My principle livelihood has been as a divorce lawyer. Many people consider this to be a dirty job, either because the people we work with have dirty lives, or because the way attorneys who work with them are themselves dirty. There may be a measure of truth in each interpretation. When I first started working in family law, a time in my career in which I knew little about what I was doing, it was perhaps much more true than it is today.
I no longer see people who divorce as living dirty lives, and that has more to do with my personal evolution than anything else. More so, the attorneys with whom I now work no longer occur as professionals who practice dirty dealing. Insight comes from intensely looking inward.
I realize that it is a huge disservice to pigeonhole people into preconceived opinions, and that applies equally to couples I work with and to the professionals who practice law with me.
Henry David Thoreau is quoted as saying, “The question is not what you look at, but what you see.” So, you might say my vision has been corrected.
There still are divorcing people and divorce professionals who exemplify the worst among us, but they are few and far between in my world. Even with the struggle for some people to rise above the challenges life presents, most of the couples I work with are basically good people, even when deeply hurt and damaged by the loss of their marriage. There still are people who betrayed their marriage vows, and those who are driven solely by fear, anger guilt and revenge. They are the exceptions and not the rule.
Growing numbers of couples seek out the work we do specifically because they wish to avoid the scorched earth of a painfully litigated divorce. There are more couples who wish to walk the high road and who bring the empathy and compassion needed to move through challenging and difficult circumstances to do the right thing.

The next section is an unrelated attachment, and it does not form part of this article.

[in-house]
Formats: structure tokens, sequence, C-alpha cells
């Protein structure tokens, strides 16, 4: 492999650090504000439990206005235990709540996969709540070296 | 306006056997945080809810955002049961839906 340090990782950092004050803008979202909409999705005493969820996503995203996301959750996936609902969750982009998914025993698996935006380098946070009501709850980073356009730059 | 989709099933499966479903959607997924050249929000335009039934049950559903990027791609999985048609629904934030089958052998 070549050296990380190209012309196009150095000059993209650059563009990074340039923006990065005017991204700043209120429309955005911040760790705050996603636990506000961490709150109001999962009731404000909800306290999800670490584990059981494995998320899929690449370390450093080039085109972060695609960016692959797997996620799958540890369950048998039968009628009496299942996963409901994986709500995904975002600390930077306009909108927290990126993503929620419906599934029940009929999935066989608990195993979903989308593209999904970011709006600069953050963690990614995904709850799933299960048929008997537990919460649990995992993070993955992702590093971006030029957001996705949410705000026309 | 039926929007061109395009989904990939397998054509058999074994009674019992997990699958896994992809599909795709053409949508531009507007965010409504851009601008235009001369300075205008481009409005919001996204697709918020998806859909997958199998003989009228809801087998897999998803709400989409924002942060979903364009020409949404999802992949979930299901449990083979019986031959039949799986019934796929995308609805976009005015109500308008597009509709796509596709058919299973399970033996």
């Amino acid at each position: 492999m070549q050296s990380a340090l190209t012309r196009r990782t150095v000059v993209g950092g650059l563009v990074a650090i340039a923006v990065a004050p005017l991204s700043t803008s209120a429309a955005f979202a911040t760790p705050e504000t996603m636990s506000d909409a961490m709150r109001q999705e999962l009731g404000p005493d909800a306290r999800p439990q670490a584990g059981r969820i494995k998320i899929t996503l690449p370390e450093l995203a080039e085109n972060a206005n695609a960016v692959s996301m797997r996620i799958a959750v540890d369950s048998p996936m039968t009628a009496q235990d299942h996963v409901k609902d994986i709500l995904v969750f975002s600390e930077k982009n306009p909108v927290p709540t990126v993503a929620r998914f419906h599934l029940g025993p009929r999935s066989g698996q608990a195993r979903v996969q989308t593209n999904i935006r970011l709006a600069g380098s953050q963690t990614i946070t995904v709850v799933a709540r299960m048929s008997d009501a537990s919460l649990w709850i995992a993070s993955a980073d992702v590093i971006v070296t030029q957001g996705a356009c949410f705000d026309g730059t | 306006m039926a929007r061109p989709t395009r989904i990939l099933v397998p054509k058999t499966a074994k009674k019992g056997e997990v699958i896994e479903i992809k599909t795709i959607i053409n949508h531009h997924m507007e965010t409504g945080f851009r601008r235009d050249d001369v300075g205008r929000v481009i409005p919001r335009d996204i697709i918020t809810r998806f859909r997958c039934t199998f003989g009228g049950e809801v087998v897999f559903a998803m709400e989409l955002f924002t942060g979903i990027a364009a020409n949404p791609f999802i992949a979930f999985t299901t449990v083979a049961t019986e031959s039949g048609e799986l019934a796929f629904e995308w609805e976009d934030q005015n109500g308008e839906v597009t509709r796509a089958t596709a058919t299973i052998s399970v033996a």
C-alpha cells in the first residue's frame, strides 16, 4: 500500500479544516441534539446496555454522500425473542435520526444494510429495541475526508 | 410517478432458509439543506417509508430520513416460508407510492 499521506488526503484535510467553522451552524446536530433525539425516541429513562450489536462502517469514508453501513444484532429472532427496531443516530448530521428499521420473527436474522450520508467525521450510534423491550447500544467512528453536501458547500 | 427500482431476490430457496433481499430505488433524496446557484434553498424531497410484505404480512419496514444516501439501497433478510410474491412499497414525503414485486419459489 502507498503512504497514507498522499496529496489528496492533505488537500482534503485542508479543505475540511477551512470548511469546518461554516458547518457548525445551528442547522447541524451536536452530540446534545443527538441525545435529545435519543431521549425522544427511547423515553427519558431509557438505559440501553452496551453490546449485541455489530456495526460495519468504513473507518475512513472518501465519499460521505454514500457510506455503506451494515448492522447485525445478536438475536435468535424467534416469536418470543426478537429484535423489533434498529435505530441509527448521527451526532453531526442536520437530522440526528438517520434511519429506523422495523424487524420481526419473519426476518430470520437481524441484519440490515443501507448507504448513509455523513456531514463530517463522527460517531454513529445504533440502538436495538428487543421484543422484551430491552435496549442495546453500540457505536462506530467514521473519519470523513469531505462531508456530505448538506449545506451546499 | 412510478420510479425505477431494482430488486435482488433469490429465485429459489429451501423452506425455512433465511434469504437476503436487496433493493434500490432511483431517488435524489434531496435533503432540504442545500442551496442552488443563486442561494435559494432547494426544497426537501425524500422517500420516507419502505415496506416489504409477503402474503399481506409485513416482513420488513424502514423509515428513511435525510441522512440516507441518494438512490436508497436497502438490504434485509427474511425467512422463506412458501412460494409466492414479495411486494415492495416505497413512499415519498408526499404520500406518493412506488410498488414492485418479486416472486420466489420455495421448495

As professionals, counselors and mentors we cannot give wisdom to people in conflict. We can only offer an approach that honors the dignity of each party and a respect for the sanctity of their family. We can share the possibility that exists for something that is often only seen as illness, an affliction, or a scourge, as something that also contains the seeds of healing and the opportunity to arrive at a better place, stronger for the unwanted event.
We are told by doctors that when we suffer a broken bone, the bone most often heals stronger than it was before the break. We hear counterintuitive testimonials how a broken heart can be the only heart worth having. We can read about how some now identify devastating medical conditions as a sacred illnesses, that can bring us to a higher functioning place with a greater purpose for living.
Some of us come to realize that we are the authors of our own life stories, and we do not have to rely upon other people’s narratives of how we should define our personal experiences.
Collaborative family practice is a new paradigm in the practice of family law, born out of the vision of a small group of attorneys and other professionals in Minnesota that began in 1990. It offers the possibility to any who chose to hire professionals who can keep them out of the old adversarial model that ceded control of their divorce to attorneys and judges. This profound concept has now spread world wide.
Contact any collaborative professional to find out more about how can be empowered to write your own story about how the end of your marriage occurs.Tagged with: healthy divorce • Mindfulness • peaceful divorce